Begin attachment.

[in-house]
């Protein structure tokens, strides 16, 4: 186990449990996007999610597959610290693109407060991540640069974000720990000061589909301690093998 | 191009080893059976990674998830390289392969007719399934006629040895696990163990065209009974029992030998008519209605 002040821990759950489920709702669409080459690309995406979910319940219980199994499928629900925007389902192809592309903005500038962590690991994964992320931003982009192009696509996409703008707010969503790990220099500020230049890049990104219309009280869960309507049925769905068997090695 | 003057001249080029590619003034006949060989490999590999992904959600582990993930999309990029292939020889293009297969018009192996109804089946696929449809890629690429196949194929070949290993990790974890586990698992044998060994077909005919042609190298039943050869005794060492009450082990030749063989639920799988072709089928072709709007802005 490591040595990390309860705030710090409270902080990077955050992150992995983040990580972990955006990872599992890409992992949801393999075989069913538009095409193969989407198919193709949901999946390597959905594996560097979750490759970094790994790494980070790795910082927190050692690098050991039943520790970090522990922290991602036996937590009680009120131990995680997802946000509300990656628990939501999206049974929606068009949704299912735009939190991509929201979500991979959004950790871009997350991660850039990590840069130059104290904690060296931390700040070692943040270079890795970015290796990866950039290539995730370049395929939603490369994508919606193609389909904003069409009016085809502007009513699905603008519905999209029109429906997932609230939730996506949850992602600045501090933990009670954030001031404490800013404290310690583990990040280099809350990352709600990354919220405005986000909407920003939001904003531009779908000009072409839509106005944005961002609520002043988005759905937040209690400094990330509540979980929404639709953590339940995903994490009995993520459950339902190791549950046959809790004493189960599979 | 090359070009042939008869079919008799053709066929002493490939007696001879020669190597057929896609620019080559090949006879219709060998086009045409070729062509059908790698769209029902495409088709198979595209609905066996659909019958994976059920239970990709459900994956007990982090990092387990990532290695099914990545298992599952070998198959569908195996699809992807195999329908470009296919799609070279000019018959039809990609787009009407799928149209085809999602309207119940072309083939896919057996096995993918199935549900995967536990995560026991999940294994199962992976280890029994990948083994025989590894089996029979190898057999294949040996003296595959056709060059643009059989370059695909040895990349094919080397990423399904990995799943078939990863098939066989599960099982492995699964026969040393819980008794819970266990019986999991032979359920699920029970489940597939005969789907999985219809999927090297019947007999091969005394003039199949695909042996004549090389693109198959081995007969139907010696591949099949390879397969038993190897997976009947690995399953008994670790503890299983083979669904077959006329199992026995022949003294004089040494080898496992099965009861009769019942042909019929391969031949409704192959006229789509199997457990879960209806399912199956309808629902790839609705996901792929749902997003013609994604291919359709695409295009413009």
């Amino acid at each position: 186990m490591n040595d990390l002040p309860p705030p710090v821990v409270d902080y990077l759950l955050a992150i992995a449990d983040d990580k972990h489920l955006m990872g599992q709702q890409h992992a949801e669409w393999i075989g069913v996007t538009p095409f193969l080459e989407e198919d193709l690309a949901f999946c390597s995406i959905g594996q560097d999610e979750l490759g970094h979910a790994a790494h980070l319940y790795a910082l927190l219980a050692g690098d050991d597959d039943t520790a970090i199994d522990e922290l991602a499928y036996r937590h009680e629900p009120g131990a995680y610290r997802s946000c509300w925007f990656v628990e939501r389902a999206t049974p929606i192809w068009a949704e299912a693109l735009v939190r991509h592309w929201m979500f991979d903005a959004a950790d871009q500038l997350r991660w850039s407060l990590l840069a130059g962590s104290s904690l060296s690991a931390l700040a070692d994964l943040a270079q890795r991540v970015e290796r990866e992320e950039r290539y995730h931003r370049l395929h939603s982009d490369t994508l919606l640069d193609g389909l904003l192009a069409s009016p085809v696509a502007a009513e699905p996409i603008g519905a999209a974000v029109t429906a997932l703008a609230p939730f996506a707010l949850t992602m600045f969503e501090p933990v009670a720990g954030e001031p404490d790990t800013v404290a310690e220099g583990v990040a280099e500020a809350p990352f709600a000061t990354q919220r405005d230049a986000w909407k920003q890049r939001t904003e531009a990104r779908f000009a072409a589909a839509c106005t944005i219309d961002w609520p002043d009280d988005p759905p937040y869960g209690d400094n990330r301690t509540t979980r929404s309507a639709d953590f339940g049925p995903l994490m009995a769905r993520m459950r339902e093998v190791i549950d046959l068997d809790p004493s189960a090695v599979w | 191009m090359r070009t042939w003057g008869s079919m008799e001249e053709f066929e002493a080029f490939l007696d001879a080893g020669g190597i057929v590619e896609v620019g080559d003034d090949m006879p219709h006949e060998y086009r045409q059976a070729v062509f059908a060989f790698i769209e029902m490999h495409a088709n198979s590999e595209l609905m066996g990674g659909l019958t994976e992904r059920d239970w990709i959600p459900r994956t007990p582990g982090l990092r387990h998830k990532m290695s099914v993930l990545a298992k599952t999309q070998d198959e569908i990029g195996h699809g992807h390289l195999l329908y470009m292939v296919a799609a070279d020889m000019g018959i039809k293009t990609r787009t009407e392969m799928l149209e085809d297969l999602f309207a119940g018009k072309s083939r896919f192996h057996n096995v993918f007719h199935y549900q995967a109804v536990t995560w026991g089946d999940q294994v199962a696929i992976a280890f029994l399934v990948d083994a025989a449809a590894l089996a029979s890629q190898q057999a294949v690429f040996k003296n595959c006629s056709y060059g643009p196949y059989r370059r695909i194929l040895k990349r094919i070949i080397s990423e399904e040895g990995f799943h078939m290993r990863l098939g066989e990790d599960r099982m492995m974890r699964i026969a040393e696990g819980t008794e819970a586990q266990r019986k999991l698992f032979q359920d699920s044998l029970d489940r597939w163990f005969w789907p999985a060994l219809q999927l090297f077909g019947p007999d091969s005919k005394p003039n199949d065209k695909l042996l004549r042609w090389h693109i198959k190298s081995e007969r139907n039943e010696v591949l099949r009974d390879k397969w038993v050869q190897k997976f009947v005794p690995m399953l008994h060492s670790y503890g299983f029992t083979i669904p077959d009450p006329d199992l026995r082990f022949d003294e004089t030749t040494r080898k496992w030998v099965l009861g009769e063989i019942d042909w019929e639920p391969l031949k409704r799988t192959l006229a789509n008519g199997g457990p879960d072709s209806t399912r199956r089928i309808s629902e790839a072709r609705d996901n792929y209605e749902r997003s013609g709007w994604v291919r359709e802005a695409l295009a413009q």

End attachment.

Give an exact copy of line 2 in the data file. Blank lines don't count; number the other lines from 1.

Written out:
């Protein structure tokens, strides 16, 4: 186990449990996007999610597959610290693109407060991540640069974000720990000061589909301690093998 | 191009080893059976990674998830390289392969007719399934006629040895696990163990065209009974029992030998008519209605 002040821990759950489920709702669409080459690309995406979910319940219980199994499928629900925007389902192809592309903005500038962590690991994964992320931003982009192009696509996409703008707010969503790990220099500020230049890049990104219309009280869960309507049925769905068997090695 | 003057001249080029590619003034006949060989490999590999992904959600582990993930999309990029292939020889293009297969018009192996109804089946696929449809890629690429196949194929070949290993990790974890586990698992044998060994077909005919042609190298039943050869005794060492009450082990030749063989639920799988072709089928072709709007802005 490591040595990390309860705030710090409270902080990077955050992150992995983040990580972990955006990872599992890409992992949801393999075989069913538009095409193969989407198919193709949901999946390597959905594996560097979750490759970094790994790494980070790795910082927190050692690098050991039943520790970090522990922290991602036996937590009680009120131990995680997802946000509300990656628990939501999206049974929606068009949704299912735009939190991509929201979500991979959004950790871009997350991660850039990590840069130059104290904690060296931390700040070692943040270079890795970015290796990866950039290539995730370049395929939603490369994508919606193609389909904003069409009016085809502007009513699905603008519905999209029109429906997932609230939730996506949850992602600045501090933990009670954030001031404490800013404290310690583990990040280099809350990352709600990354919220405005986000909407920003939001904003531009779908000009072409839509106005944005961002609520002043988005759905937040209690400094990330509540979980929404639709953590339940995903994490009995993520459950339902190791549950046959809790004493189960599979 | 090359070009042939008869079919008799053709066929002493490939007696001879020669190597057929896609620019080559090949006879219709060998086009045409070729062509059908790698769209029902495409088709198979595209609905066996659909019958994976059920239970990709459900994956007990982090990092387990990532290695099914990545298992599952070998198959569908195996699809992807195999329908470009296919799609070279000019018959039809990609787009009407799928149209085809999602309207119940072309083939896919057996096995993918199935549900995967536990995560026991999940294994199962992976280890029994990948083994025989590894089996029979190898057999294949040996003296595959056709060059643009059989370059695909040895990349094919080397990423399904990995799943078939990863098939066989599960099982492995699964026969040393819980008794819970266990019986999991032979359920699920029970489940597939005969789907999985219809999927090297019947007999091969005394003039199949695909042996004549090389693109198959081995007969139907010696591949099949390879397969038993190897997976009947690995399953008994670790503890299983083979669904077959006329199992026995022949003294004089040494080898496992099965009861009769019942042909019929391969031949409704192959006229789509199997457990879960209806399912199956309808629902790839609705996901792929749902997003013609994604291919359709695409295009413009």